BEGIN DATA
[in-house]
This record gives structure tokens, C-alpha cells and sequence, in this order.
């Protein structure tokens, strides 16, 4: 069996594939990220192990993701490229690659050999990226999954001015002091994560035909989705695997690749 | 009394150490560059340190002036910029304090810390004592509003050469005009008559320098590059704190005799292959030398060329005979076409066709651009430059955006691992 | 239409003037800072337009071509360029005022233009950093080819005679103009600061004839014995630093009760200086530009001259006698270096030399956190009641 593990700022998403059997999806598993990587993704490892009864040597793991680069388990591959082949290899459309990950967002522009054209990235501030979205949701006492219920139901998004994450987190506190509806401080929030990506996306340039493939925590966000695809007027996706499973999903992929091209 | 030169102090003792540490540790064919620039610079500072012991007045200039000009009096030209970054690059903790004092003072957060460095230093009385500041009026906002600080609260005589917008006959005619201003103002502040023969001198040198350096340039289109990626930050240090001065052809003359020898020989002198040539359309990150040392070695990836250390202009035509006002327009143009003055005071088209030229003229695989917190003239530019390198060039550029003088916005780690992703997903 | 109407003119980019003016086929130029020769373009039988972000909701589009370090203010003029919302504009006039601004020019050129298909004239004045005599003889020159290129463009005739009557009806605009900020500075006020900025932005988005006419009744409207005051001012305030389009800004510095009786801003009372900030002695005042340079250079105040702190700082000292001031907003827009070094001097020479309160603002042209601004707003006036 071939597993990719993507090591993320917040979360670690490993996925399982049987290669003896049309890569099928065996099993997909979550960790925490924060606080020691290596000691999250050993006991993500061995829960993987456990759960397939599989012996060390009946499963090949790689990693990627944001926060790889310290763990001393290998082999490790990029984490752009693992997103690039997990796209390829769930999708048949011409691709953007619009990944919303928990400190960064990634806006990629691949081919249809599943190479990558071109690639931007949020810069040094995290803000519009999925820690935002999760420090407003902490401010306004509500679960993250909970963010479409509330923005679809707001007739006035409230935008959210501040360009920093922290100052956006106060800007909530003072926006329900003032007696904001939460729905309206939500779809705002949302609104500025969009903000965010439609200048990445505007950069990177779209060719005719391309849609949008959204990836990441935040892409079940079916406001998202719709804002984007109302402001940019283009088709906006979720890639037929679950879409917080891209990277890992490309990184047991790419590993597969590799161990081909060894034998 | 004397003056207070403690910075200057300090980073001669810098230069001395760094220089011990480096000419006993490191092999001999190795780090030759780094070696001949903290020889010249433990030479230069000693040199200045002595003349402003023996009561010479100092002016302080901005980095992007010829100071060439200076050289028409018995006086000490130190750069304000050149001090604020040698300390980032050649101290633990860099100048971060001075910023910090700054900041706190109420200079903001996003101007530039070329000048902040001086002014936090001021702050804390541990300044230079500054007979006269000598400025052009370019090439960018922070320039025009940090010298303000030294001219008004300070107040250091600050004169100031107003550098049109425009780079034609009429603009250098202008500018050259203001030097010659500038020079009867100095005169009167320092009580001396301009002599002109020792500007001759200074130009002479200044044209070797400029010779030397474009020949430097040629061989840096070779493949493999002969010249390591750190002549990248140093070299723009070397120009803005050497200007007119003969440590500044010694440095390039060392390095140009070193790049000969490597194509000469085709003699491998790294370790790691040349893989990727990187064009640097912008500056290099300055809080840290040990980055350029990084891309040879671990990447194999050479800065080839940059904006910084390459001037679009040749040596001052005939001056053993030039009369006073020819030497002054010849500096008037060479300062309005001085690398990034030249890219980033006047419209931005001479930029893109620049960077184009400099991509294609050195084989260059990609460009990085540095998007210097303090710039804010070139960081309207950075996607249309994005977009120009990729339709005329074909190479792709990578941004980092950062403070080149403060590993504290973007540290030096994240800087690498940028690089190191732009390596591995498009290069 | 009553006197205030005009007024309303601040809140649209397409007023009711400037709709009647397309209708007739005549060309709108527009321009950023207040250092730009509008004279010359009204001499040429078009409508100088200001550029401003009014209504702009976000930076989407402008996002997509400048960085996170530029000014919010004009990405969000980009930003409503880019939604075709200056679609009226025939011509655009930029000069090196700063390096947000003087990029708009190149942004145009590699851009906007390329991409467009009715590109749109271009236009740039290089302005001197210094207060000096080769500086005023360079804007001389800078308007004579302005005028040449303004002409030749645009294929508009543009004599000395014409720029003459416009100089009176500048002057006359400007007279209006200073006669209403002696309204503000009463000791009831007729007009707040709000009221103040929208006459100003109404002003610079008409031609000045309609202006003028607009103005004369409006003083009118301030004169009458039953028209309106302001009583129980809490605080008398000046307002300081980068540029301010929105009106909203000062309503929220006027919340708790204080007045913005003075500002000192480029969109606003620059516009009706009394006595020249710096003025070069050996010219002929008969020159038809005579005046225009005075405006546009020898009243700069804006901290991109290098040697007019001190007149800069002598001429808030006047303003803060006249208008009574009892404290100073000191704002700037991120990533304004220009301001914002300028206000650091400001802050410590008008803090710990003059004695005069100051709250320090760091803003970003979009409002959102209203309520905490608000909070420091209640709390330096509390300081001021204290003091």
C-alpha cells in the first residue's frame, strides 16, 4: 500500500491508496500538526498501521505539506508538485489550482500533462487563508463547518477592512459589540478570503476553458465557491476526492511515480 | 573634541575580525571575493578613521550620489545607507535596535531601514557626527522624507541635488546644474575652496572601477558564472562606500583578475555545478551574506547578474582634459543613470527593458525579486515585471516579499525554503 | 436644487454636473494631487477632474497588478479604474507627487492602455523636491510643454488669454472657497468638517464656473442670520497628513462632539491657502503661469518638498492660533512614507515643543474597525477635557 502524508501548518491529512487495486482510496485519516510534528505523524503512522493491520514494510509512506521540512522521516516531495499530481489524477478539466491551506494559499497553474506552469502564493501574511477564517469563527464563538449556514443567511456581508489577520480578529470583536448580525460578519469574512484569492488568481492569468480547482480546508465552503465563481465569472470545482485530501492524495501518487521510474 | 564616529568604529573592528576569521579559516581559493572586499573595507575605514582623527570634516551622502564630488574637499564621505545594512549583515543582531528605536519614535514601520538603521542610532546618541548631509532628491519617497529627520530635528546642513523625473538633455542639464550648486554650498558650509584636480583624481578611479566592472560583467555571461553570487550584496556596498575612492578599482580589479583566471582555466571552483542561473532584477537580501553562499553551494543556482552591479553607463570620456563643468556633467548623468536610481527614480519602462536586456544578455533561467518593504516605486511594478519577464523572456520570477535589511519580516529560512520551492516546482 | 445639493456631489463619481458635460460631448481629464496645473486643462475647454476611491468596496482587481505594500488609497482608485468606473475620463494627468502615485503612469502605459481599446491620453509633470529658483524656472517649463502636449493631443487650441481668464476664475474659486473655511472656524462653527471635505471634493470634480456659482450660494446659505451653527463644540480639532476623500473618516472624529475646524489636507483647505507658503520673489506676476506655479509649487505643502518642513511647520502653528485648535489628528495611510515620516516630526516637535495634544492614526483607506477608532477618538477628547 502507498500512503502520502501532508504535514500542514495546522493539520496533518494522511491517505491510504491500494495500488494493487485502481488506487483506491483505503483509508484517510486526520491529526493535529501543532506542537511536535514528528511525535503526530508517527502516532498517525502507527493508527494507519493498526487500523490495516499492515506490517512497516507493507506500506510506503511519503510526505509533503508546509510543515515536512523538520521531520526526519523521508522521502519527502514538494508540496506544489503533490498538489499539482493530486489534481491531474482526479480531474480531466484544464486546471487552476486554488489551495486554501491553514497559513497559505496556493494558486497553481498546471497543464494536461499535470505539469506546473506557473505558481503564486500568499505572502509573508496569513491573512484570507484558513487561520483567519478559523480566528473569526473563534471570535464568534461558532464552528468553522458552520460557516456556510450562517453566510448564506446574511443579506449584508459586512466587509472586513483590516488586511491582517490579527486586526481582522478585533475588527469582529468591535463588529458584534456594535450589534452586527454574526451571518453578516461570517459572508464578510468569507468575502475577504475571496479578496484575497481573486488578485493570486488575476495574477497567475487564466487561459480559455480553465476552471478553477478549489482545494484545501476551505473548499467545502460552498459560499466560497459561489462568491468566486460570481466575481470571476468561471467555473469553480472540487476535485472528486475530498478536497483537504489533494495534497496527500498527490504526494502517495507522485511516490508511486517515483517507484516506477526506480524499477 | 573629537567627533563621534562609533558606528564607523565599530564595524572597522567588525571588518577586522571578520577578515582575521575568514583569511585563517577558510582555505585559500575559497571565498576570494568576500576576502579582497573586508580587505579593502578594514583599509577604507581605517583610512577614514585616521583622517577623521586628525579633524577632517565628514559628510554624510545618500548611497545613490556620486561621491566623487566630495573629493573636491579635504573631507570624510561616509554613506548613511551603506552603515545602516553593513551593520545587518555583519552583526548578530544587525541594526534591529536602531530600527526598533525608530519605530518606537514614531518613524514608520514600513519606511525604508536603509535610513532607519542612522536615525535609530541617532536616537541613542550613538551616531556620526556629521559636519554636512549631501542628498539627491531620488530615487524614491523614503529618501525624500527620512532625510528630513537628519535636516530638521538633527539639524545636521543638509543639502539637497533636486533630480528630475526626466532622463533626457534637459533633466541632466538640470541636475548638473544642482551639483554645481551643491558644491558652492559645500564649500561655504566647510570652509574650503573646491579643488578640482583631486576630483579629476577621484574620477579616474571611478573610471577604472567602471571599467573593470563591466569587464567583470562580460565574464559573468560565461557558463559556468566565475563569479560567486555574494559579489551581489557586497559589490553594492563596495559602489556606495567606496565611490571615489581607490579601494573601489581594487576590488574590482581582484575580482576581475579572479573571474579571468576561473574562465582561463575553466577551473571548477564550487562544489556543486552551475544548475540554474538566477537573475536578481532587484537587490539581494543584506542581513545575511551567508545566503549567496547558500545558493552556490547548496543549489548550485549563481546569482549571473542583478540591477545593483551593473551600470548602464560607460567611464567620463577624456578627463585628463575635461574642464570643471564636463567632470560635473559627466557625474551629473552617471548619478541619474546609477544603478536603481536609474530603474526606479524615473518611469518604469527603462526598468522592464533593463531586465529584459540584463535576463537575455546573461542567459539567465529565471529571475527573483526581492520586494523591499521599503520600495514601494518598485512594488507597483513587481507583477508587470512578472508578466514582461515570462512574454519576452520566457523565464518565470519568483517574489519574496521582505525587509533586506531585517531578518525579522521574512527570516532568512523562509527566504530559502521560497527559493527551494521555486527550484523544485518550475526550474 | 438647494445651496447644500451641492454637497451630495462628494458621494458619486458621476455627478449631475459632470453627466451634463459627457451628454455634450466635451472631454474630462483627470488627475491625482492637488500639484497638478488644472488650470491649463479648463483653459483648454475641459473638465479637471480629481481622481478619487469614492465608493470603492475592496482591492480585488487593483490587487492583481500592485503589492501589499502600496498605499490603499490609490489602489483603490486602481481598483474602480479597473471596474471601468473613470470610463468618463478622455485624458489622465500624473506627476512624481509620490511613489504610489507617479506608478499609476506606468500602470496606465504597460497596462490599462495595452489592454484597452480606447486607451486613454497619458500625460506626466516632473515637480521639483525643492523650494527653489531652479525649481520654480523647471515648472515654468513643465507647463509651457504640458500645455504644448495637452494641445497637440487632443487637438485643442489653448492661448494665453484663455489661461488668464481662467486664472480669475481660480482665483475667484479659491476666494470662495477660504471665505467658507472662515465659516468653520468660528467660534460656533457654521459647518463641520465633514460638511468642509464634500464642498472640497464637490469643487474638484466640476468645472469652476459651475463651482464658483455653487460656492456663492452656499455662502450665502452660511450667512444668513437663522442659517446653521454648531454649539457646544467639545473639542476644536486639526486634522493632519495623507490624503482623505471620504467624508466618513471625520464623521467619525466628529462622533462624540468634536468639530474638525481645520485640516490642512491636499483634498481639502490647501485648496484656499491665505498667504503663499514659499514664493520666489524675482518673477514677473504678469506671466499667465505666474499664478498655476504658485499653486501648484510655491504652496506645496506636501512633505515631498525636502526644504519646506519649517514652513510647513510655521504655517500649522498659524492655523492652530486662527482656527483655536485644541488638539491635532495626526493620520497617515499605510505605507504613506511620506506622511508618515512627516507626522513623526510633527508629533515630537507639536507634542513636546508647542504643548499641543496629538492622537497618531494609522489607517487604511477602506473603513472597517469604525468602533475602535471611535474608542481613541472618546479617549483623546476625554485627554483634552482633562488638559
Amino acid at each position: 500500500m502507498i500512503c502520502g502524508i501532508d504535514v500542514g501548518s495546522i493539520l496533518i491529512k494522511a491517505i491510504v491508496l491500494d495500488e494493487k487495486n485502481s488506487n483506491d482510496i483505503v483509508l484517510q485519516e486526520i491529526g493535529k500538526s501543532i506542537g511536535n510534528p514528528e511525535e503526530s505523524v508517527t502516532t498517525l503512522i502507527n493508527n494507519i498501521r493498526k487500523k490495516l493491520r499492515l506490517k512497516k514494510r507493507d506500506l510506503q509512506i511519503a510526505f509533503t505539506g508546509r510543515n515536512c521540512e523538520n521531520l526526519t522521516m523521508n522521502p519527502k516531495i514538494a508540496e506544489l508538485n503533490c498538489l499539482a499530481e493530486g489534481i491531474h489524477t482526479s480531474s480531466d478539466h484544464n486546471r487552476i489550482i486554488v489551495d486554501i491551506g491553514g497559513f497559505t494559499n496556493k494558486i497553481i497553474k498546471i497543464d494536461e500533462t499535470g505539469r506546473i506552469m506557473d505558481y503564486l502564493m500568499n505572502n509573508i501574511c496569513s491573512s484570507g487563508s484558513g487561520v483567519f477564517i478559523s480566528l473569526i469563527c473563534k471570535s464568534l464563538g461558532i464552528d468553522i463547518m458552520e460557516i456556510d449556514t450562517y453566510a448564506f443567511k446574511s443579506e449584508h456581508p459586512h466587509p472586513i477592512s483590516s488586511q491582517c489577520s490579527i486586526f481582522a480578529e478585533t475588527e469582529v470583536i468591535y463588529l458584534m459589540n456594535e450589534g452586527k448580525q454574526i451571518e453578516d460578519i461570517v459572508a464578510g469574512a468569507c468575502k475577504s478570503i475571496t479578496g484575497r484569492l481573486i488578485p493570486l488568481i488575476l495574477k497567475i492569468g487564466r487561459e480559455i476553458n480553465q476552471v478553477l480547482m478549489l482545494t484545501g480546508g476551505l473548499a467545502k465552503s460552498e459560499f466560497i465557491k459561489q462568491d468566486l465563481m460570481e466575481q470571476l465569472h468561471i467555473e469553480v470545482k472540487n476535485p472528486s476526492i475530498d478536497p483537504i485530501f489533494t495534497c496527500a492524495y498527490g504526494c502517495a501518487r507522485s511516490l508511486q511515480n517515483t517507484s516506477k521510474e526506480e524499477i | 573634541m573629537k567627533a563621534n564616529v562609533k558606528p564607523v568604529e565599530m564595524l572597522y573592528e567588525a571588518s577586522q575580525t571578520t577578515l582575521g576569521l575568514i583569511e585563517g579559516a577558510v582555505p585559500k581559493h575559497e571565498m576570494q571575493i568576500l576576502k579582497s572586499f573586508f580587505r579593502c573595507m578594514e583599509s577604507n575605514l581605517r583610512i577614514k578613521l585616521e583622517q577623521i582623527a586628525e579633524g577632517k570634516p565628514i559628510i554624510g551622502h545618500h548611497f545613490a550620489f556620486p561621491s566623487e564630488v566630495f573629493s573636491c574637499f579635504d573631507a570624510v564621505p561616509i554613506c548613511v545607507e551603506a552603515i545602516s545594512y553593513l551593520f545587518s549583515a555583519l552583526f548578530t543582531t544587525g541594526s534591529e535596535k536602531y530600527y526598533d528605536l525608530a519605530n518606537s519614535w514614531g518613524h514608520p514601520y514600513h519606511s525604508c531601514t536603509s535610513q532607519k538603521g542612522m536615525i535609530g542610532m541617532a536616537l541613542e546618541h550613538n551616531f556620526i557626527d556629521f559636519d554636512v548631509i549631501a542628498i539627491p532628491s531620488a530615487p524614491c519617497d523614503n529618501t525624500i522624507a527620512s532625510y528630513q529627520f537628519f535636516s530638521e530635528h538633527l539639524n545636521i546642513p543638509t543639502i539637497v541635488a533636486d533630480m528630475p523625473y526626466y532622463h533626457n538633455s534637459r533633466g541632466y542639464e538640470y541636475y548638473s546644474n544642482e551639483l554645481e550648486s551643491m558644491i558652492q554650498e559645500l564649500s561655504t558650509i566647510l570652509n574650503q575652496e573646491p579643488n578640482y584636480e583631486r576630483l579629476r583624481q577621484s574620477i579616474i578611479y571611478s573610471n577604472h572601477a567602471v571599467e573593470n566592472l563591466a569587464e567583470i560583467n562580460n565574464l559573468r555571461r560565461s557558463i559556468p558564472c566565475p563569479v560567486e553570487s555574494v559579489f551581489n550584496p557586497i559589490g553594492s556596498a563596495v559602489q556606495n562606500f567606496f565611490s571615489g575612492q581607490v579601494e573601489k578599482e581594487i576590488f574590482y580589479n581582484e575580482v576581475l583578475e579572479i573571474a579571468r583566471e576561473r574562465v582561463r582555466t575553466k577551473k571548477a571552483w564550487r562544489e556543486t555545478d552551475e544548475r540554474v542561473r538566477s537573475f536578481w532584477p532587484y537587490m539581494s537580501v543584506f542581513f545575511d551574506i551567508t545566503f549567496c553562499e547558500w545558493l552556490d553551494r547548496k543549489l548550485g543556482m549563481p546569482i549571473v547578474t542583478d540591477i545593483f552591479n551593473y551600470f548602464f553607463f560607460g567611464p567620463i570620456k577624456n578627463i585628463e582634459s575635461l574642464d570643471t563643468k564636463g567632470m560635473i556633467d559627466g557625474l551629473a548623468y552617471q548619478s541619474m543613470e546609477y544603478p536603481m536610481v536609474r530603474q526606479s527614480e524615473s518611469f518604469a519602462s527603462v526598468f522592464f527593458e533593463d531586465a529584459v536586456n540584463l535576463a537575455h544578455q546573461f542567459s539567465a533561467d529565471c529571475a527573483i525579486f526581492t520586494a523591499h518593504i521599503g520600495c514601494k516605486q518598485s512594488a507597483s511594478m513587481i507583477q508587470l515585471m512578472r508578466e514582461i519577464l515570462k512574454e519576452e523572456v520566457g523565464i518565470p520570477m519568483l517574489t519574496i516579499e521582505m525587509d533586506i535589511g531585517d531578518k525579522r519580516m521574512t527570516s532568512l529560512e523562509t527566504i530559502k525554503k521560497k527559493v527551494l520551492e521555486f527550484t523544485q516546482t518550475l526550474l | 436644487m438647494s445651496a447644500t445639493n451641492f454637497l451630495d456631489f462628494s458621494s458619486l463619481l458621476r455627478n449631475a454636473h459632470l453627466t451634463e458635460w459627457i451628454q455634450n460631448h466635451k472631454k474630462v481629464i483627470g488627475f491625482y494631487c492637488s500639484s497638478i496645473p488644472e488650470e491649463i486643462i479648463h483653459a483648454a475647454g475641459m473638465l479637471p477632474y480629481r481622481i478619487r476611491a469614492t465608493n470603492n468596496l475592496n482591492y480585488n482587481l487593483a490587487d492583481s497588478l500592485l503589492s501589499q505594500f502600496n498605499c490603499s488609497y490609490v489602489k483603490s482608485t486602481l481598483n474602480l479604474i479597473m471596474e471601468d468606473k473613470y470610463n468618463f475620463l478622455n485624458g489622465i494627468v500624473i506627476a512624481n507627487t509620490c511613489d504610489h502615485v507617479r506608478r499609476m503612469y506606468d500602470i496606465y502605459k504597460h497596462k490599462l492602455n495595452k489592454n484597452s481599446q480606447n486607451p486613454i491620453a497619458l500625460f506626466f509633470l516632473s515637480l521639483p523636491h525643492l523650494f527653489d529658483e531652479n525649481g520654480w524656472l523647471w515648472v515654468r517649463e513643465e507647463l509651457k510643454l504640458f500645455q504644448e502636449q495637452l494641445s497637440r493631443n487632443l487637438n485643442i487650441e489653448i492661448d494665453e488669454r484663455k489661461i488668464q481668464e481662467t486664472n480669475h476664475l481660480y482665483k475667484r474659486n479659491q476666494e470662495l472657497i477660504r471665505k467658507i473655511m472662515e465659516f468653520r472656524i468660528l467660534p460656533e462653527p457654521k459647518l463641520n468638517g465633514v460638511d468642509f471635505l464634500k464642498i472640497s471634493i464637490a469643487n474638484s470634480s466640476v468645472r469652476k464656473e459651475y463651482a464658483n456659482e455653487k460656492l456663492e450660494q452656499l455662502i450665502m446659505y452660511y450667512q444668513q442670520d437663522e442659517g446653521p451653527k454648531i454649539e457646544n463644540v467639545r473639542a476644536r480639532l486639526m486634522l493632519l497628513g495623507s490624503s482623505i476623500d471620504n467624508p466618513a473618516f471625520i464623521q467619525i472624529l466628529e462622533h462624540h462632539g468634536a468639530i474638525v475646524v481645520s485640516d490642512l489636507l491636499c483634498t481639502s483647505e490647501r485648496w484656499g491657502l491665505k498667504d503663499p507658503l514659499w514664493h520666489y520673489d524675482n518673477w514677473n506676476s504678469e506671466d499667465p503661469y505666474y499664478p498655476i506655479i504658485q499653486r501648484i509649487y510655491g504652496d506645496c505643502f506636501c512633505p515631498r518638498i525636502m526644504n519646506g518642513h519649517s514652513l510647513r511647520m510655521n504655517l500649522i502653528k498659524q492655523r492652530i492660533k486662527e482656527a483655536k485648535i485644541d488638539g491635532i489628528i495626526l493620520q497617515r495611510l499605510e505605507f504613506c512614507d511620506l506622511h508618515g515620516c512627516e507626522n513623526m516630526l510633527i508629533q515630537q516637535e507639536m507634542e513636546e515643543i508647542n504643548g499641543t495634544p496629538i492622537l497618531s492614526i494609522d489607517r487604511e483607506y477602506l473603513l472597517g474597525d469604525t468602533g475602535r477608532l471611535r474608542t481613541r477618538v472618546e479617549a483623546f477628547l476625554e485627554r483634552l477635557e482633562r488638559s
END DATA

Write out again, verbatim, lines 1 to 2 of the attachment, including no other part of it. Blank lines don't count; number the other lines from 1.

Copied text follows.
[in-house]
This record gives structure tokens, C-alpha cells and sequence, in this order.